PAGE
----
Speaking to the Press Freedom team at IPI headquarters in Vienna on the announcement of his award, Sener said: “I am very honored and thankful to the IPI and the Turkish National Committee.”

In a TV interview with CNN Turk last week, Sener admitted he was “really scared” to receive an award which has already been awarded to two dead Turkish journalists. He further reiterated the concern to IPI. “I am afraid. You cannot feel safe in Turkey; the condition of communications and media freedom is very bad. You can be killed if you write about the Dink murder. It is very dangerous.

“I chose to write about Hrant Dink’s murder because firstly he was a human and he had the human right to life. He was a very good journalist in Turkey. He wanted to protect minorities’ rights and that is very important. But also, I wrote it because Dink was my friend.”

Sener is the third Turkish journalist to be selected as an IPI World Press Freedom Hero. In 2000, Abdi Ipekci was selected for his role in helping better relations between Greek and Turkish journalists. Dink was selected by the IPI Executive Board and honored posthumously as an IPI World Press Freedom Hero in 2007 following his assassination.

Sener is a journalist who has been following the Hrant Dink case closely since the murder of Dink, in January 2007. His book, Red Friday — Who Broke Dink’s Pen?, will be on shelves in Turkey by the weekend.

According to the book, self-confessed triggerman Ogun Samast, who is from Trabzon, spoke to Prime Ministry inspectors April 15, 2008, at the Kocaeli F-Type Prison where he was being held and said he thought about surrendering in Istanbul after he shot Dink.

“However, I thought, ‘What would they do to me here?’” he said. “I thought, ‘I will surrender in Trabzon; at least I will see my mother [and] father once more.’ Then they caught me in Samsun. It is good that they did. Otherwise, they would have killed me in Giresun.”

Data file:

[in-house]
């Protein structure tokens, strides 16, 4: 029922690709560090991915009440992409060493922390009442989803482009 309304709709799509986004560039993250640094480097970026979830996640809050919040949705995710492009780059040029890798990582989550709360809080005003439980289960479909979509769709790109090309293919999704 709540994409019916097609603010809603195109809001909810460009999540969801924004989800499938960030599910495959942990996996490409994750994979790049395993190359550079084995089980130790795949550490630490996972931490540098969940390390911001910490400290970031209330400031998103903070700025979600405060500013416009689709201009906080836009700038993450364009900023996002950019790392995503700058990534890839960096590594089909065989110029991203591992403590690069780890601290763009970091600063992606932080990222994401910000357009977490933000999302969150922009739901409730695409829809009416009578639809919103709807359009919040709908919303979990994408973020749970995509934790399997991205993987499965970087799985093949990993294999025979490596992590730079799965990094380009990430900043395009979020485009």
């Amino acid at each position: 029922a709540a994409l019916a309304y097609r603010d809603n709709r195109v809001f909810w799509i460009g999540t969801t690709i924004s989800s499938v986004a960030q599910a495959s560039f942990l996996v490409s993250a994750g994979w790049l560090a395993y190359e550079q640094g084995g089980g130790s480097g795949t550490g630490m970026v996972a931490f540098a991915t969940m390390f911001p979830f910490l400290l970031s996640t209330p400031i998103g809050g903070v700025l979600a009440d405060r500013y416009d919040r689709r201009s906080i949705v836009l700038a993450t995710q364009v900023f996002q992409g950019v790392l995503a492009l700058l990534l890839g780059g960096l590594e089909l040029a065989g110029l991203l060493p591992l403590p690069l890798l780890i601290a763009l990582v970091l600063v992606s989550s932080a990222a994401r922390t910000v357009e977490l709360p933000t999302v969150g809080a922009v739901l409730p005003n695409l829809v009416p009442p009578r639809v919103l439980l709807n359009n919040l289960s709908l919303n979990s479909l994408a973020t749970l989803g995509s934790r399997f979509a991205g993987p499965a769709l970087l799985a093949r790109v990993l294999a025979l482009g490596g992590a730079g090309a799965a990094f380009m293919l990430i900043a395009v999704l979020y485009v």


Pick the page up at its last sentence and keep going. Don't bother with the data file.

Sener wrote that Samast did not want these comments to be included in the inspectors’ report and said he would not sign it if they were, but the inspectors convinced him to allow the “Then they caught me in Samsun. It is good that they did” quote to be included.

The journalist said he received intelligence that the Samast’s fear was not misplaced. When he looked further into this, he said, he discovered a memo and a tape from Resat Altay, then the chief of police for Trabzon. Sener claims Altay sent the memo and tape to then-Interior Minister Abdulkadir Aksu and Prime Minister Recep Tayyip Erdogan. The contents of the tape reportedly record a meeting by the nationalist gang that Samast belonged to. The gang met five hours before Samast was caught in Samsun and went there to meet him two hours later.

On the tape, G.K., a gang member whose name was not revealed, is heard speaking to O.D., a Trabzon police officer whose name was also not given. During these talks, Yasin Hayal’s name is also mentioned.

Hayal is one of the suspects in the Dink murder whose alleged involvement was unknown to anyone but the Istanbul and Trabzon police on the day the tape was said to have been made.